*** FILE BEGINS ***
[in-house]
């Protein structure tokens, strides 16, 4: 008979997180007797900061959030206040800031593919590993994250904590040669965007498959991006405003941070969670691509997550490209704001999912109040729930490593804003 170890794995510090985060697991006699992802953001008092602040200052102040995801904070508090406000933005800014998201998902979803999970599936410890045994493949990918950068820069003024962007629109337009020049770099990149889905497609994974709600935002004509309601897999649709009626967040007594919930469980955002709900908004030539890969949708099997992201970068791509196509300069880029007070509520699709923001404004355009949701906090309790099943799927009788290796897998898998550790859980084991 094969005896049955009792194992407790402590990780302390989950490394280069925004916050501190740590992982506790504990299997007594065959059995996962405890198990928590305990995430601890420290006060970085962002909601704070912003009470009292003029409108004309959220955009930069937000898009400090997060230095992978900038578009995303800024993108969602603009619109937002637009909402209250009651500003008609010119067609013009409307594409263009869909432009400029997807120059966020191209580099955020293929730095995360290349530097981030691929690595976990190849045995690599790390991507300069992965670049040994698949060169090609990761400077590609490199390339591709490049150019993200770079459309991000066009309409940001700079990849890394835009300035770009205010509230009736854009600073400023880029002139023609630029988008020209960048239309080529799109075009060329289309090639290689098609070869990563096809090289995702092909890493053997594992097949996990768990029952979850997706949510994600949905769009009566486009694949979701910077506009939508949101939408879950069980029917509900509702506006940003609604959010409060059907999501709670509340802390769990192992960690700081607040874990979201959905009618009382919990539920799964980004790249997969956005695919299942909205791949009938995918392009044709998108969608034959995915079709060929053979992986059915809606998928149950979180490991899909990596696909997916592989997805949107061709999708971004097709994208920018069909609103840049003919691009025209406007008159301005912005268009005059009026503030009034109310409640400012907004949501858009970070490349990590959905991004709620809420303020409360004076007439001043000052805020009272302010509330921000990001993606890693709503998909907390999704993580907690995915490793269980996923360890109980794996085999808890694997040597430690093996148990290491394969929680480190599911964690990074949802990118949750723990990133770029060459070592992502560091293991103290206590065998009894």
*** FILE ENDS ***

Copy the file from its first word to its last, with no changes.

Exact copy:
[in-house]
């Protein structure tokens, strides 16, 4: 008979997180007797900061959030206040800031593919590993994250904590040669965007498959991006405003941070969670691509997550490209704001999912109040729930490593804003 170890794995510090985060697991006699992802953001008092602040200052102040995801904070508090406000933005800014998201998902979803999970599936410890045994493949990918950068820069003024962007629109337009020049770099990149889905497609994974709600935002004509309601897999649709009626967040007594919930469980955002709900908004030539890969949708099997992201970068791509196509300069880029007070509520699709923001404004355009949701906090309790099943799927009788290796897998898998550790859980084991 094969005896049955009792194992407790402590990780302390989950490394280069925004916050501190740590992982506790504990299997007594065959059995996962405890198990928590305990995430601890420290006060970085962002909601704070912003009470009292003029409108004309959220955009930069937000898009400090997060230095992978900038578009995303800024993108969602603009619109937002637009909402209250009651500003008609010119067609013009409307594409263009869909432009400029997807120059966020191209580099955020293929730095995360290349530097981030691929690595976990190849045995690599790390991507300069992965670049040994698949060169090609990761400077590609490199390339591709490049150019993200770079459309991000066009309409940001700079990849890394835009300035770009205010509230009736854009600073400023880029002139023609630029988008020209960048239309080529799109075009060329289309090639290689098609070869990563096809090289995702092909890493053997594992097949996990768990029952979850997706949510994600949905769009009566486009694949979701910077506009939508949101939408879950069980029917509900509702506006940003609604959010409060059907999501709670509340802390769990192992960690700081607040874990979201959905009618009382919990539920799964980004790249997969956005695919299942909205791949009938995918392009044709998108969608034959995915079709060929053979992986059915809606998928149950979180490991899909990596696909997916592989997805949107061709999708971004097709994208920018069909609103840049003919691009025209406007008159301005912005268009005059009026503030009034109310409640400012907004949501858009970070490349990590959905991004709620809420303020409360004076007439001043000052805020009272302010509330921000990001993606890693709503998909907390999704993580907690995915490793269980996923360890109980794996085999808890694997040597430690093996148990290491394969929680480190599911964690990074949802990118949750723990990133770029060459070592992502560091293991103290206590065998009894």